Comment: Rob Houwing, Sport24 chief writer
SA’s Cup squad light in middle
Cape Town – Few will be able to find fault with the Proteas squad in terms of its spin bowling arsenal for the 2011 World Cup on the Subcontinent, which is so often tailor-made for the art.
The 15-man party named late on Tuesday for the premier one-day jamboree is unusually brimful of options in that regard, even if not all hugely proven ones.
The likely first-choice slow bowler, Johan Botha, is joined by the great “mystery factor” – Pakistan-born leg-spinner Imran Tahir – as well as the ever-thereabouts Robin Peterson plus part-time contributors in the form of JP Duminy and Faf du Plessis.
Of course it is just not in the modern South African mindset to aggressively encourage spinners, so how often and how many of them are actually gainfully employed at the tournament remains a matter to be monitored.
But if this department is at least heavily stocked, one or two others look worryingly lightweight.
A glaring one, I believe, remains the middle-to-lower-order batting, which once again proved an Achilles Heel as the Proteas slipped to a second successive defeat to weakened India at Newlands here shortly before the squad was revealed.
Has this been properly addressed in the make-up of the World Cup squad? Perhaps not ... big-hitting young KwaZulu-Natalian David Miller is the big casualty, missing out on the trip altogether after also being ousted by successful debutant Du Plessis for the third ODI against the Indians.
And there is also no place for someone like Albie Morkel, an all-rounder capable of smacking a very long ball at around No 7 in the order, in the best tradition of predecessors like Shaun Pollock, Justin Kemp or Lance Klusener.
A curious bit of consolation for Morkel is that he has been reintroduced to the mix for the remaining two, must-win ODIs against India at Port Elizabeth and Centurion.
It seems that the Proteas, on occasions, plan to risk fielding a longish tail – and one low on power-hitters – at the World Cup in the hope that their top-order stars go “big” and at least one of them virtually bats through the innings.
Another area that could prove problematic is the death bowling: who is going to spear in the yorkers in the critical late overs in the absence of known specialists like Charl Langeveldt – probably a bit long in the tooth now , it is true – or young buck Rusty Theron?
The big comfort for South Africans (and frankly this was an easy matter for Andrew Hudson and his co-selectors) is the strength and experience of the “cream” batting, comprising captain Graeme Smith, Hashim Amla, Jacques Kallis, AB de Villiers and JP Duminy – their role will be priceless if the Proteas are to prosper.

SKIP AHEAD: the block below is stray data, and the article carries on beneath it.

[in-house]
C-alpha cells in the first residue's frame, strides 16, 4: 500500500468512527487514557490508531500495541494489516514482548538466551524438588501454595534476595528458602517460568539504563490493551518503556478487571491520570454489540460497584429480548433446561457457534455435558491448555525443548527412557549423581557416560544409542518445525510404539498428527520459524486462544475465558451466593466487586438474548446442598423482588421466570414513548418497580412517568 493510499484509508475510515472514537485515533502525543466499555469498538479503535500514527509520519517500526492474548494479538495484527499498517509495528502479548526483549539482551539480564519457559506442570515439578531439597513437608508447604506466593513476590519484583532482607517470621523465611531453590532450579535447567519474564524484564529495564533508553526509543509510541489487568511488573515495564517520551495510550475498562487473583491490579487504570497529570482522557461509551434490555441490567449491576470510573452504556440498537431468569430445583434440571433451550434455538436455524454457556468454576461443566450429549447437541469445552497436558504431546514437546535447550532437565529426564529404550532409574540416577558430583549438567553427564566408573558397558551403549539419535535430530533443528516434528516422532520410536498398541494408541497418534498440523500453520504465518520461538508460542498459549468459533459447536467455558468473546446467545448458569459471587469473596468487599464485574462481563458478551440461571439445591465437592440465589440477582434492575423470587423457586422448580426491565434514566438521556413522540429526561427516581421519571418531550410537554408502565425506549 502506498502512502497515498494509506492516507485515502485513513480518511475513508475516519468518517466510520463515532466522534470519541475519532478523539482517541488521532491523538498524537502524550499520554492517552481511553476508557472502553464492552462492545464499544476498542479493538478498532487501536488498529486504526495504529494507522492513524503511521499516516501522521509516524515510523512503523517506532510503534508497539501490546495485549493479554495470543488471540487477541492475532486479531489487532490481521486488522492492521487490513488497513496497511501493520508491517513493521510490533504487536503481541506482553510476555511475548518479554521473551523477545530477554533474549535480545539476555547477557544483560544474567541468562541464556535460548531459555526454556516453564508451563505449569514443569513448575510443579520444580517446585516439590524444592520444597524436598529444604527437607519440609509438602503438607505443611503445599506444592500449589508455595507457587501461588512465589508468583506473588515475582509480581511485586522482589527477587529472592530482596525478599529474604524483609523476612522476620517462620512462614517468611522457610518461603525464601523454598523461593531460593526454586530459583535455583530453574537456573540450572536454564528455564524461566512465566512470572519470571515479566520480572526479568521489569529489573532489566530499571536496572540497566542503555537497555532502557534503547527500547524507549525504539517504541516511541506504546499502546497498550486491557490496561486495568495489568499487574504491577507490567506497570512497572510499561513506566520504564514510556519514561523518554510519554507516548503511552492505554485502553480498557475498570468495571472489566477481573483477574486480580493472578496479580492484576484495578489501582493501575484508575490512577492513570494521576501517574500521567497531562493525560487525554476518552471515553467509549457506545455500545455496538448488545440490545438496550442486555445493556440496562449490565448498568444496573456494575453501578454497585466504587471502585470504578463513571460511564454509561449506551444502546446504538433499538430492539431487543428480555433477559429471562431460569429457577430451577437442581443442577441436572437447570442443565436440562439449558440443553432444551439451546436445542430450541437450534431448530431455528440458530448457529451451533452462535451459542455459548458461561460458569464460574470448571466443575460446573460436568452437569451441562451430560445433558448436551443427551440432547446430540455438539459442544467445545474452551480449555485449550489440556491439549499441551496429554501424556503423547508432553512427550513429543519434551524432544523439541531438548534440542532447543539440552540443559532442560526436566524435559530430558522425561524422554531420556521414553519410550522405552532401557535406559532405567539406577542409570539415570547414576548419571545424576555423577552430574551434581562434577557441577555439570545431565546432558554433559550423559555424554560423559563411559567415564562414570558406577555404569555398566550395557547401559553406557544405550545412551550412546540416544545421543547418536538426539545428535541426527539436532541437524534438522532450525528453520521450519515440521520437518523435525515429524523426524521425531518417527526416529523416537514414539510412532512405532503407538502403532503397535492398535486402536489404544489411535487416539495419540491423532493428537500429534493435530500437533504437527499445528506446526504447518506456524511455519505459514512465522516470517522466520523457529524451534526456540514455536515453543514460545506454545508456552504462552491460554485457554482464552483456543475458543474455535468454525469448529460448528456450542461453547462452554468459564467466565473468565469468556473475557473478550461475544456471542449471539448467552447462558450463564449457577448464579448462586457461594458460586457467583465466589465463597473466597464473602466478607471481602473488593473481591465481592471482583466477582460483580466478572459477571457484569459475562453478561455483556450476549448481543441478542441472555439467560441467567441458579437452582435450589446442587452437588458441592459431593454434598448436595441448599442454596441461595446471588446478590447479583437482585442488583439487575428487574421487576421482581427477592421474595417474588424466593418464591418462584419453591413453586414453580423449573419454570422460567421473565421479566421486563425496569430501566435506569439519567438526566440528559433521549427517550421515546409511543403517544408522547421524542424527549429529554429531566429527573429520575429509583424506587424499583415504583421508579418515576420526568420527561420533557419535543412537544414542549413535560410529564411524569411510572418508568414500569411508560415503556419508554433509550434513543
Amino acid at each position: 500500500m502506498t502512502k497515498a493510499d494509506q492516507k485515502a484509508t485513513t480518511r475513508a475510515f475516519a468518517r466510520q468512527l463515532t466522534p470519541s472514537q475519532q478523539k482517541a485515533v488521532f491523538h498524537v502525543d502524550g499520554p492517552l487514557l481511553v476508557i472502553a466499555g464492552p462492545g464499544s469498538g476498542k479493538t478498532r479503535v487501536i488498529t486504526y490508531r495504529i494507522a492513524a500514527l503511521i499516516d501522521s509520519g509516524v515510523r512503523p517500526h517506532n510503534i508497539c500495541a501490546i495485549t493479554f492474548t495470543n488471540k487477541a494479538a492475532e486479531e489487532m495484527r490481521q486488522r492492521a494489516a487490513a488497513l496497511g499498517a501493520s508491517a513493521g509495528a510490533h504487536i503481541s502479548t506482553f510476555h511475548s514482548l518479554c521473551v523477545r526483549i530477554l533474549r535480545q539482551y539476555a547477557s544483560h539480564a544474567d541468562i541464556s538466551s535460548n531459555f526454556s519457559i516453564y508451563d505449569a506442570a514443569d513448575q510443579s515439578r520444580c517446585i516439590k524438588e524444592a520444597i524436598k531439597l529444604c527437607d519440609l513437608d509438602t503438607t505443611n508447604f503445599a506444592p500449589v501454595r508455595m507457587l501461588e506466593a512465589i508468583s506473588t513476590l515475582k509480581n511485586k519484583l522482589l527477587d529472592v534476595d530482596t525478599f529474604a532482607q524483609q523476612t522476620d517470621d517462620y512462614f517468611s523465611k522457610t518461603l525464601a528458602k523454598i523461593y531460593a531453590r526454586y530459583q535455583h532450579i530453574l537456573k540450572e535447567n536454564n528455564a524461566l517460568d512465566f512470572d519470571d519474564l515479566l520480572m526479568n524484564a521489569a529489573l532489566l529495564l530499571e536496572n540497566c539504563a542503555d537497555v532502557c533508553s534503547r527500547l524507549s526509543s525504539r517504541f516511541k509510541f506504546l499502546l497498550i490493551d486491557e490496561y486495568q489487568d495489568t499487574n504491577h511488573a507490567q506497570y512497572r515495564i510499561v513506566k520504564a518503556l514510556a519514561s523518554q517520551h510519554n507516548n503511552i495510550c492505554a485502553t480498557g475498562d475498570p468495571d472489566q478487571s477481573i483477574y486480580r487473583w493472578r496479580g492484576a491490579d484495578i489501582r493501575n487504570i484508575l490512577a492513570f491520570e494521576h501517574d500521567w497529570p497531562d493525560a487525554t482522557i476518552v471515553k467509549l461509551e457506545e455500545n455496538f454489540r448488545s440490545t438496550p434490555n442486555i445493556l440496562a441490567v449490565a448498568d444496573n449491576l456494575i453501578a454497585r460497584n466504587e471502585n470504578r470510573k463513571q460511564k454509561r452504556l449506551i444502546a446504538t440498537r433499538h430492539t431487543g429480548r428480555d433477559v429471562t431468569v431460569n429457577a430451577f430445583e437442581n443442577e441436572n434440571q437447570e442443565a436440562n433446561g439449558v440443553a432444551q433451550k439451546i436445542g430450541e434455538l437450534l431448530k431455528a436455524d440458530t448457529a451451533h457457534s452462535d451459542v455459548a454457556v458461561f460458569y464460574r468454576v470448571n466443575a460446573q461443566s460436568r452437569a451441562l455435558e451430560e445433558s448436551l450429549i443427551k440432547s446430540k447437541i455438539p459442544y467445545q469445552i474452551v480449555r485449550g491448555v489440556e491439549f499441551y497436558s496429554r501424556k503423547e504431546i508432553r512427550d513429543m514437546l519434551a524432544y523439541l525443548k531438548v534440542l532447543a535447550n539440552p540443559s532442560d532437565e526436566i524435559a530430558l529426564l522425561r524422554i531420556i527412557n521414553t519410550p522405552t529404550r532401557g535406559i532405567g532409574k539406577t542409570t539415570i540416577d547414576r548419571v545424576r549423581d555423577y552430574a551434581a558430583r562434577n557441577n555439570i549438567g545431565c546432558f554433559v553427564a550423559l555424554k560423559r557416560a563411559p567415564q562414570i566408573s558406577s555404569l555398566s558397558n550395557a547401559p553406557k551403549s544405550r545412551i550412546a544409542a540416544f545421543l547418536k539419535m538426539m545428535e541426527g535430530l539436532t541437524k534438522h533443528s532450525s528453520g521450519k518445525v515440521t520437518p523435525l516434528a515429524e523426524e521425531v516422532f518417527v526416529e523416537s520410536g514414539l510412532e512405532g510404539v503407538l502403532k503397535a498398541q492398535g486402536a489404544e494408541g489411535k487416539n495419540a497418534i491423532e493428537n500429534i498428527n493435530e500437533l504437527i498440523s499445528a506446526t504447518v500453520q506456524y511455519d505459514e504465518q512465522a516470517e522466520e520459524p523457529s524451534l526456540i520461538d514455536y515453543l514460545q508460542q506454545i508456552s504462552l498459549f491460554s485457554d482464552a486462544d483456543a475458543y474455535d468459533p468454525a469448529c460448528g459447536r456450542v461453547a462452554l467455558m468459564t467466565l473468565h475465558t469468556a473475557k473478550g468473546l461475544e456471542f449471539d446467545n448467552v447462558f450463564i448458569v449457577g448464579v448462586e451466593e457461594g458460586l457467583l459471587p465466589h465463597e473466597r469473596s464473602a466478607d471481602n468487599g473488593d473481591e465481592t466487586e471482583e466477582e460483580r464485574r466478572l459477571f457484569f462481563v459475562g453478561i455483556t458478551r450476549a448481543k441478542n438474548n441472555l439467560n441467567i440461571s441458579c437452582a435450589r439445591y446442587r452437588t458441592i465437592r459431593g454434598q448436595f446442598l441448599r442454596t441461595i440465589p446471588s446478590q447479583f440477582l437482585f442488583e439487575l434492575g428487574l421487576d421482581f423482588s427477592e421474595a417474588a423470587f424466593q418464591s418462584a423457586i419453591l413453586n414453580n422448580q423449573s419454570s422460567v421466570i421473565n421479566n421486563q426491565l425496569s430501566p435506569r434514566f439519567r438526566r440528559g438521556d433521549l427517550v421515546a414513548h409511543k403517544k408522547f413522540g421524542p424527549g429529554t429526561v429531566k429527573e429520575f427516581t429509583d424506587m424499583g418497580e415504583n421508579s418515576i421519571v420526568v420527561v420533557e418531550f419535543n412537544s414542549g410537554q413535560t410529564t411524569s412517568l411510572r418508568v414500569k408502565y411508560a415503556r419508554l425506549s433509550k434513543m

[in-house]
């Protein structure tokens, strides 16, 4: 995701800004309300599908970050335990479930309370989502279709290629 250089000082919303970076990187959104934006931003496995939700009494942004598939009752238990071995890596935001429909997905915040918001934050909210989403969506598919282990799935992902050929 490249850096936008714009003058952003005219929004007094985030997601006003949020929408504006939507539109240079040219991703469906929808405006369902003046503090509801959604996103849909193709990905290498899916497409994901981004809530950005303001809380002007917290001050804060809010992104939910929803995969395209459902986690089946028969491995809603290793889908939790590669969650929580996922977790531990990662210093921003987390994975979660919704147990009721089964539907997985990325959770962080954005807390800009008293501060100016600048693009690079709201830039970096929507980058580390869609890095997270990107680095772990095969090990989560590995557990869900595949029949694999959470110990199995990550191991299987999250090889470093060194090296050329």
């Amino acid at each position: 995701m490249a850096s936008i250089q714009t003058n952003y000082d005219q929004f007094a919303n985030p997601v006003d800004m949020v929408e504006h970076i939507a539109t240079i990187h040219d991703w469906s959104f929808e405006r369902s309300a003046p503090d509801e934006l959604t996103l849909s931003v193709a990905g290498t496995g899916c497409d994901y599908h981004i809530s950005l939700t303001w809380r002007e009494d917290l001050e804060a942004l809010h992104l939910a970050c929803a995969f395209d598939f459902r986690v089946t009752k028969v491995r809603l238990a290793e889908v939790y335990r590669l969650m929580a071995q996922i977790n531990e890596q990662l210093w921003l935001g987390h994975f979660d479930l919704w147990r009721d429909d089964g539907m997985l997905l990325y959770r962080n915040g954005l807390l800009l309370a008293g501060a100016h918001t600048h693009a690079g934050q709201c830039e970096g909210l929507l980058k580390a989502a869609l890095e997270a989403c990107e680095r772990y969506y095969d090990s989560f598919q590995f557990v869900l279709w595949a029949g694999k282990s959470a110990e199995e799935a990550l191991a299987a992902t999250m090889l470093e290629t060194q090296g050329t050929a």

Without wishing to sound overly dramatic or pessimistic, if the top-order inexplicably struggles, the Proteas could find themselves in a heap of tournament pain.
Also sensible is the presence of a competent second wicketkeeper in the shape of Morne van Wyk, who could also be summoned as a batsman only if the need arises.
There will be plenty of people lamenting the non-selection of that old street-scrapper Mark Boucher, but maybe he was not considered because of the slightly awkward dynamic of De Villiers now supposedly being the designated No 1 gloveman in one-day cricket and the supposed “moving on” from Boucher.
Still, the veteran might have been handy not just because of his coolness as a potential batting finisher but also his proven pedigree behind the stumps – especially in conditions where standing up at the stumps may be a fairly routine occurrence.
Other debatable choices include left-arm seamer Wayne Parnell and Colin Ingram, the left-handed batsman who has not yet convinced in this series – although his role will apparently be lower down the order at the World Cup.
Clearly the selectors have “invested” in Ingram and that is a phenomenon sometimes to be lauded, especially if the policy gradually shows good fruit.
Parnell is perhaps a greater concern. He has lost much of his bowling mojo at a bad time, and his last two ODI performances in India also provide sobering reading – successive figures of 9-0-69-1 in Jaipur and 10-0-95-2 in Gwalior less than a year ago.
The squad is significantly changed from the one which did duty at the 2007 World Cup in the West Indies and exited in the semi-finals to Australia: there are only four survivors in Smith, Kallis, Peterson and De Villiers.
For the transformation-conscious, the 2011 party has one less player of colour (there are six) than four years previously when Roger Telemachus, most notably, was an unfortunate, glaring “passenger”.
With a bit of luck, everybody will make a contribution this time ...South Africa squad:
Graeme Smith (capt), Hashim Amla, Jacques Kallis, AB de Villiers, JP Duminy, Faf du Plessis, Johan Botha, Wayne Parnell, Dale Steyn, Morne Morkel, Lonwabo Tsotsobe, Colin Ingram, Robin Peterson, Imran Tahir, Morne van Wyk.